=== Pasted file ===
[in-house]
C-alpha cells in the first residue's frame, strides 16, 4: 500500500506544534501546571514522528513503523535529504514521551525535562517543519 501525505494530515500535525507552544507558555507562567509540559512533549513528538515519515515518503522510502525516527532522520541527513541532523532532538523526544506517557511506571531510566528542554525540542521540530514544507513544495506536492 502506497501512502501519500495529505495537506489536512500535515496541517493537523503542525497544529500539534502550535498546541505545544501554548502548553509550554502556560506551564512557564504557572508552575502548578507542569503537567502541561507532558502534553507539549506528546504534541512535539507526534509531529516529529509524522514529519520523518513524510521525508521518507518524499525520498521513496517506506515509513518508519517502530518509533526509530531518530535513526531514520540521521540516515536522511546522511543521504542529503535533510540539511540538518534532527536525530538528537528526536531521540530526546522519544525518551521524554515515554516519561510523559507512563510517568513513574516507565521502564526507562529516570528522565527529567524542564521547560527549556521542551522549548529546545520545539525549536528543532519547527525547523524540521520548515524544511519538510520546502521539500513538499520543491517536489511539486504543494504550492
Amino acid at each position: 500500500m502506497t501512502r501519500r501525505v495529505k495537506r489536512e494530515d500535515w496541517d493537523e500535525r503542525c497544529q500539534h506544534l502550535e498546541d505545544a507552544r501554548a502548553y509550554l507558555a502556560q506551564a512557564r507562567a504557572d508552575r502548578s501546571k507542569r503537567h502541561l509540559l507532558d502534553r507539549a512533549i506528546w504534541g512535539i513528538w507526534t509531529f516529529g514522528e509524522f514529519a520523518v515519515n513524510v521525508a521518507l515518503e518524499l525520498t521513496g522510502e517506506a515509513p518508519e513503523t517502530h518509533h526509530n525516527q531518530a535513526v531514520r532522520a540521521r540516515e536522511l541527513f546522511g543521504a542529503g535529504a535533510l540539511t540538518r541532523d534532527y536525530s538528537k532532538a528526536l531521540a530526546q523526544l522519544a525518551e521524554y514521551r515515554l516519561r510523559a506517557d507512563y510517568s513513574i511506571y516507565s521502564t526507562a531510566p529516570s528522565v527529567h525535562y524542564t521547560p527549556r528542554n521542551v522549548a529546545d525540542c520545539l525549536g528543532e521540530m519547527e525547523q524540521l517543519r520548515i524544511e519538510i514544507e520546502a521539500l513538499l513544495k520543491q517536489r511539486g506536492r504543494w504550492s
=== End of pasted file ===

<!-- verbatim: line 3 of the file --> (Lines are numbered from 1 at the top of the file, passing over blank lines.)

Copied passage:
Amino acid at each position: 500500500m502506497t501512502r501519500r501525505v495529505k495537506r489536512e494530515d500535515w496541517d493537523e500535525r503542525c497544529q500539534h506544534l502550535e498546541d505545544a507552544r501554548a502548553y509550554l507558555a502556560q506551564a512557564r507562567a504557572d508552575r502548578s501546571k507542569r503537567h502541561l509540559l507532558d502534553r507539549a512533549i506528546w504534541g512535539i513528538w507526534t509531529f516529529g514522528e509524522f514529519a520523518v515519515n513524510v521525508a521518507l515518503e518524499l525520498t521513496g522510502e517506506a515509513p518508519e513503523t517502530h518509533h526509530n525516527q531518530a535513526v531514520r532522520a540521521r540516515e536522511l541527513f546522511g543521504a542529503g535529504a535533510l540539511t540538518r541532523d534532527y536525530s538528537k532532538a528526536l531521540a530526546q523526544l522519544a525518551e521524554y514521551r515515554l516519561r510523559a506517557d507512563y510517568s513513574i511506571y516507565s521502564t526507562a531510566p529516570s528522565v527529567h525535562y524542564t521547560p527549556r528542554n521542551v522549548a529546545d525540542c520545539l525549536g528543532e521540530m519547527e525547523q524540521l517543519r520548515i524544511e519538510i514544507e520546502a521539500l513538499l513544495k520543491q517536489r511539486g506536492r504543494w504550492s